Flom is also an influential advocate for criminal justice reform and is a founding board member of the Innocence Project. He serves on the board of Families Against Mandatory Minimums, the Legal Action Center, the Drug Policy Alliance, the Anti-Recidivism Coalition, the NYU Prison Education Program and other groups.
Organizations affiliated with Flom did not respond to requests for comment.
Flom did not respond to multiple requests for comment. And Morris could not be reached for comment.
Carvello told The Times that she sees sexual assault in the music industry as a persistent and ongoing problem.
After first going public with the assault allegations in her 2018 book, ‘Anything for a Hit,’ Carvello said many women in the music industry shared their experiences of sexual assault with her. .
“The general theme is that women are very afraid to come forward for fear of reprisals,” she said. “I recently had a really, really big artist come forward and complain, but they’re scared, and I understand that and they have my empathy.”
Throughout her early career, Carvello has stated that she held entry-level, low-paying jobs in the music industry. The first in her family to attend college, Carvello said she was looking for a job in music with more stable pay and benefits, which she found at Atlantic Records.
After she was hired in 1987 as an assistant to Morris and Ertegun, the lawsuit alleges that Ertegun regularly grabbed her breasts and exposed himself to her and masturbated in front of her while dictating correspondence to her.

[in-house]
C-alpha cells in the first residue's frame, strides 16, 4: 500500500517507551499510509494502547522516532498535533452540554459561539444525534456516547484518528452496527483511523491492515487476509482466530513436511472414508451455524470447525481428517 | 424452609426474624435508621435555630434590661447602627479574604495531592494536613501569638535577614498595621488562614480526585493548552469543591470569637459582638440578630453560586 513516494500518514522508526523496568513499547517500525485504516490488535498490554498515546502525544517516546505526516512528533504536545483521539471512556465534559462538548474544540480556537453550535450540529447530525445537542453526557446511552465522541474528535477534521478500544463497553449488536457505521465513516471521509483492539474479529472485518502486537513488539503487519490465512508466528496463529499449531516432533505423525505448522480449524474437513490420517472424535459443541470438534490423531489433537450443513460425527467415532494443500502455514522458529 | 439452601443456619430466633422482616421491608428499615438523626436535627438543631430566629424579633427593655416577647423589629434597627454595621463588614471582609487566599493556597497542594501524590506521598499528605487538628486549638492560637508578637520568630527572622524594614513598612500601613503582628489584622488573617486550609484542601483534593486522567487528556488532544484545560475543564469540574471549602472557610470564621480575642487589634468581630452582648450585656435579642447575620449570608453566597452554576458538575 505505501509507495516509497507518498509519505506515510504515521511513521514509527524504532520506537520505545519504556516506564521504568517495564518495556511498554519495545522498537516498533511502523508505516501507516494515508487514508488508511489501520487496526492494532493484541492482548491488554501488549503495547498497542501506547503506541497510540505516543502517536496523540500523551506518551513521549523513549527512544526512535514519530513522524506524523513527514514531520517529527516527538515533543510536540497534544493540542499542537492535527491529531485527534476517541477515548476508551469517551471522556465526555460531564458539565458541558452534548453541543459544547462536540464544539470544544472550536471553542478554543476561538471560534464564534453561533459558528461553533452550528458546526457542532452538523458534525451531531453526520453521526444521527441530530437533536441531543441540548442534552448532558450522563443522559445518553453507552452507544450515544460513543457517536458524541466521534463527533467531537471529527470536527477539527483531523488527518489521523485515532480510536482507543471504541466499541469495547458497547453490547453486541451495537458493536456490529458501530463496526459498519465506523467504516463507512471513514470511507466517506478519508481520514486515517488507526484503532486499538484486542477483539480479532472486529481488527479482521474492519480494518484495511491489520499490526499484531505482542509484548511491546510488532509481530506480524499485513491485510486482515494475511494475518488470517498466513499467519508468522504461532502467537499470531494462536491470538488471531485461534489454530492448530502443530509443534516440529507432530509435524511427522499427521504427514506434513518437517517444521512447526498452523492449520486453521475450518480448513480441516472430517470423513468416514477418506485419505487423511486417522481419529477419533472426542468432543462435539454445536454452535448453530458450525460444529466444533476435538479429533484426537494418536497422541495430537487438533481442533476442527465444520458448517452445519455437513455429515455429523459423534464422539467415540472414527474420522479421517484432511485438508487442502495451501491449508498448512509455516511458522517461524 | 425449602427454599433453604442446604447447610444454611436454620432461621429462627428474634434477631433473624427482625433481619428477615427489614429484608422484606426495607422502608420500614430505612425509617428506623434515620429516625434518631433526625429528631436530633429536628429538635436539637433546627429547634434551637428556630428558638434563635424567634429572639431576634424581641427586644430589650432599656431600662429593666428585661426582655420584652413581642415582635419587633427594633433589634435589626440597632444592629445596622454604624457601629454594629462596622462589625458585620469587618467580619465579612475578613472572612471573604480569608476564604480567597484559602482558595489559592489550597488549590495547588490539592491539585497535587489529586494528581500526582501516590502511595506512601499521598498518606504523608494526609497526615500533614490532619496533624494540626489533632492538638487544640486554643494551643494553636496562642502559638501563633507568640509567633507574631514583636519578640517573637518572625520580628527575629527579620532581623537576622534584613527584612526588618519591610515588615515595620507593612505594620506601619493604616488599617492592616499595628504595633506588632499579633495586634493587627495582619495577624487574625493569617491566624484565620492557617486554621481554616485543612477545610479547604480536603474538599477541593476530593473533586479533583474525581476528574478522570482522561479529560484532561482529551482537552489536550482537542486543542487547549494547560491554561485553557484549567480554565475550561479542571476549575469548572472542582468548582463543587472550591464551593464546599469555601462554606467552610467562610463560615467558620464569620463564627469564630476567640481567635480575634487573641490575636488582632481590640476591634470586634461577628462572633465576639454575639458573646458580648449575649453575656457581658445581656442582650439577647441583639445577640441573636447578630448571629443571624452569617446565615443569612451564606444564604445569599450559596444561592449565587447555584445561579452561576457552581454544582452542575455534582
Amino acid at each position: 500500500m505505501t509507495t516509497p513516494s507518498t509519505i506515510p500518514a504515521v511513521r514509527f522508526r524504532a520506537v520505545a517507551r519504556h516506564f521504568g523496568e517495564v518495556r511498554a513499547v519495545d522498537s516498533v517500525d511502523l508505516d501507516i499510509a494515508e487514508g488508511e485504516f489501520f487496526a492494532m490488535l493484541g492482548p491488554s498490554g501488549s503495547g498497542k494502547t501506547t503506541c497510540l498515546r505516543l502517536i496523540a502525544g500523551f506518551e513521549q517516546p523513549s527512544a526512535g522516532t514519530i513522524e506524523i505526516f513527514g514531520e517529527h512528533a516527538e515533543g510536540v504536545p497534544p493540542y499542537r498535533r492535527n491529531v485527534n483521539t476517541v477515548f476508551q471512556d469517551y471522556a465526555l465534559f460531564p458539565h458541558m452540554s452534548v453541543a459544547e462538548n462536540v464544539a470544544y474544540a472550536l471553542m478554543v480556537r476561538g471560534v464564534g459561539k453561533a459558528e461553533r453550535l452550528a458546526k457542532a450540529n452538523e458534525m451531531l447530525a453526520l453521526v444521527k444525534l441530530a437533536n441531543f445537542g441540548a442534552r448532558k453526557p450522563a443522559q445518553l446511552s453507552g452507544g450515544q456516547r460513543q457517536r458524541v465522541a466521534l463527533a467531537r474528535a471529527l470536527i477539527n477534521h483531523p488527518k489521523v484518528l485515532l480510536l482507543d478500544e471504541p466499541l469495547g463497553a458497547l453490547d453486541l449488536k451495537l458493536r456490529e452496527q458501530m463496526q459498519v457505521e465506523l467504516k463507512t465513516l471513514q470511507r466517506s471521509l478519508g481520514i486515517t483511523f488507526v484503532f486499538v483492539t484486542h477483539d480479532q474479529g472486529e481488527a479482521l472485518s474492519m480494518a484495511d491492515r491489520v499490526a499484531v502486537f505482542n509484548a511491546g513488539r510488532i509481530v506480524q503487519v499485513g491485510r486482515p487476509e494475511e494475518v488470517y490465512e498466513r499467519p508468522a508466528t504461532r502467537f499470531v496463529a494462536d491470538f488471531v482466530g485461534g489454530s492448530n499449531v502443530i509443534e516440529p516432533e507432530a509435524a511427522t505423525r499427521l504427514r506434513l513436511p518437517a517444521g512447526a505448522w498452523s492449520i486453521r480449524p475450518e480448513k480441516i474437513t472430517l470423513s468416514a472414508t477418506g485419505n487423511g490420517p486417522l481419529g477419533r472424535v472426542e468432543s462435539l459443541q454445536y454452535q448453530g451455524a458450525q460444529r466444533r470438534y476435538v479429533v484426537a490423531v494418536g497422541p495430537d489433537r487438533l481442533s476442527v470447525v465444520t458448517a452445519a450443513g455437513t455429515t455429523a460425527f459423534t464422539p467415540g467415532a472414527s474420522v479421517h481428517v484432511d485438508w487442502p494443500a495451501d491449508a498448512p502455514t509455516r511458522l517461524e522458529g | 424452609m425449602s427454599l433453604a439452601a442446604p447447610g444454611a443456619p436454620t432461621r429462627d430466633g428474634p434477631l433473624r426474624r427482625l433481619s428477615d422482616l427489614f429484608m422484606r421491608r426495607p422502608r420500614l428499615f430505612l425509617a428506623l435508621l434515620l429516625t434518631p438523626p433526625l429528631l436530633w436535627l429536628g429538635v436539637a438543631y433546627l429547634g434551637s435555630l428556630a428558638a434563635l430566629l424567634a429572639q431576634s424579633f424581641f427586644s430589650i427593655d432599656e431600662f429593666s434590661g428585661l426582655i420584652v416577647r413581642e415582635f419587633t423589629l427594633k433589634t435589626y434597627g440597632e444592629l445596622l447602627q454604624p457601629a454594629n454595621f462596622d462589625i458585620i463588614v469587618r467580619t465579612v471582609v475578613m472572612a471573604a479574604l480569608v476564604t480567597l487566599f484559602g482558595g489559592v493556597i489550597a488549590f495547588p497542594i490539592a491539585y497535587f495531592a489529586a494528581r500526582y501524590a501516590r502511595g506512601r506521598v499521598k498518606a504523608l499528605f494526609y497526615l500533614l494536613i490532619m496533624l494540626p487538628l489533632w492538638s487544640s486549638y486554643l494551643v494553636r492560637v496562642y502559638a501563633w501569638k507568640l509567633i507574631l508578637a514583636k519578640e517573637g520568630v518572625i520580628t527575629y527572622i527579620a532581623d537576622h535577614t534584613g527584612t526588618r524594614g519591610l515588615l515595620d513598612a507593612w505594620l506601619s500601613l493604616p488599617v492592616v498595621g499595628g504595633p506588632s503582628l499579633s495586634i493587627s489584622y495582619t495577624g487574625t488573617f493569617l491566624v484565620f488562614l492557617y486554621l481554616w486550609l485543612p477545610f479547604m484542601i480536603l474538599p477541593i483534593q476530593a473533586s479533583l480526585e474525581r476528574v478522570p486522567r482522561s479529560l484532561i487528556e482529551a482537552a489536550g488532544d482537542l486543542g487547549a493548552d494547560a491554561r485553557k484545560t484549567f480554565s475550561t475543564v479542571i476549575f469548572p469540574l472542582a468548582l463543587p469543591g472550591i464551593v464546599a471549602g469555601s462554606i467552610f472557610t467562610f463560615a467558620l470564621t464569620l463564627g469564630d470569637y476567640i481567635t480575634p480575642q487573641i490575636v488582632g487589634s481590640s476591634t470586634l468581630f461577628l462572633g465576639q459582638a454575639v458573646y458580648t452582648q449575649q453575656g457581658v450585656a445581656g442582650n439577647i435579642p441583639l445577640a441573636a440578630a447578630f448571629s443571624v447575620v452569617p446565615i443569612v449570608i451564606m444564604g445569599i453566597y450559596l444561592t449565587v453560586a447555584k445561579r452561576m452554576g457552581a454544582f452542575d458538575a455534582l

At the start of each day, Morris would lean towards Carvello, touch his shoulders and kiss him without his consent, according to the complaint. The suit also said that the pair would regularly comment on her breasts and legs.
Multiple incidents in which Ertegun grabbed Carvello’s genitals left her bruised and cut, according to the lawsuit. During another, Ertegun reportedly broke Carvello’s arm after slamming him against a table. The lawsuit said that after Carvello reported the incident to Morris, he responded by saying, “What do you want me to do about it?”
The complaint also alleged that both Ertegun and Morris used company funds to pay settlements to people who accused the couple of sexual assault in exchange for signing nondisclosure agreements that promised silence.
Earlier this year, Carvello founded Face the Music Now Foundation, which aims to lift and stop the use of nondisclosure agreements “that silence survivors and allow abusers to continue their predatory behavior.”
In 2019, California enacted a law, known as the #MeToo law, that prohibited non-disclosure provisions in settlements involving allegations of sexual assault, harassment, or gender discrimination. And on Wednesday, President Biden signed a similar ban at the federal level.
Carvello says she understands why many survivors choose to remain silent. After speaking, she said she was struggling to find work in the industry. Although she was always able to work for major labels such as RCA and Columbia, she never regained the same level of influence she had at Atlantic where she worked as a talent scout to find artists to sign. for the label.
“I had to settle for lower-paying jobs, small businesses, and really stay in the background,” Carvello said. “So yes, it was very difficult.”
Carvello said she hopes her lawsuit will lead to changes in the industry, such as safer ways for people to report incidents of abuse without fear of retaliation, such as having their careers derailed.
“It’s very difficult to file these kinds of sexual assault complaints, it’s embarrassing, it’s humiliating,” Carvello said.
“It’s hard enough for anyone, and then have the whole industry come down on you like a ton of bricks as a troublemaker, or you’re not going with the program, it shouldn’t be like that.”
This story originally appeared in the Los Angeles Times.